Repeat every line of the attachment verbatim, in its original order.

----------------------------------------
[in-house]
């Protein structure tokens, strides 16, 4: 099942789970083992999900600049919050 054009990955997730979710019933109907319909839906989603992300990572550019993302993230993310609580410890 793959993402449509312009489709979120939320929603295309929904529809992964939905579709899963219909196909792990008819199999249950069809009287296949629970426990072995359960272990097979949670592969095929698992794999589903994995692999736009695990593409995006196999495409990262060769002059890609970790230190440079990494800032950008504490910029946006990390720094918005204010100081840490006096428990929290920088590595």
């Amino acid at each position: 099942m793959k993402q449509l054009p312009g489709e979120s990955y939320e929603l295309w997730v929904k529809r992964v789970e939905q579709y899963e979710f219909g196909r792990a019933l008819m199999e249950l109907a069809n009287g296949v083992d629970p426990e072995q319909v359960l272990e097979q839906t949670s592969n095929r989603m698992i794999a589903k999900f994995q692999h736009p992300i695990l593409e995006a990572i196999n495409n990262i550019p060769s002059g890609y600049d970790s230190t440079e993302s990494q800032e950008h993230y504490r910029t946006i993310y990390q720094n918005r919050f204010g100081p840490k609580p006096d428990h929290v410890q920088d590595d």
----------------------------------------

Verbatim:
[in-house]
């Protein structure tokens, strides 16, 4: 099942789970083992999900600049919050 054009990955997730979710019933109907319909839906989603992300990572550019993302993230993310609580410890 793959993402449509312009489709979120939320929603295309929904529809992964939905579709899963219909196909792990008819199999249950069809009287296949629970426990072995359960272990097979949670592969095929698992794999589903994995692999736009695990593409995006196999495409990262060769002059890609970790230190440079990494800032950008504490910029946006990390720094918005204010100081840490006096428990929290920088590595």
């Amino acid at each position: 099942m793959k993402q449509l054009p312009g489709e979120s990955y939320e929603l295309w997730v929904k529809r992964v789970e939905q579709y899963e979710f219909g196909r792990a019933l008819m199999e249950l109907a069809n009287g296949v083992d629970p426990e072995q319909v359960l272990e097979q839906t949670s592969n095929r989603m698992i794999a589903k999900f994995q692999h736009p992300i695990l593409e995006a990572i196999n495409n990262i550019p060769s002059g890609y600049d970790s230190t440079e993302s990494q800032e950008h993230y504490r910029t946006i993310y990390q720094n918005r919050f204010g100081p840490k609580p006096d428990h929290v410890q920088d590595d």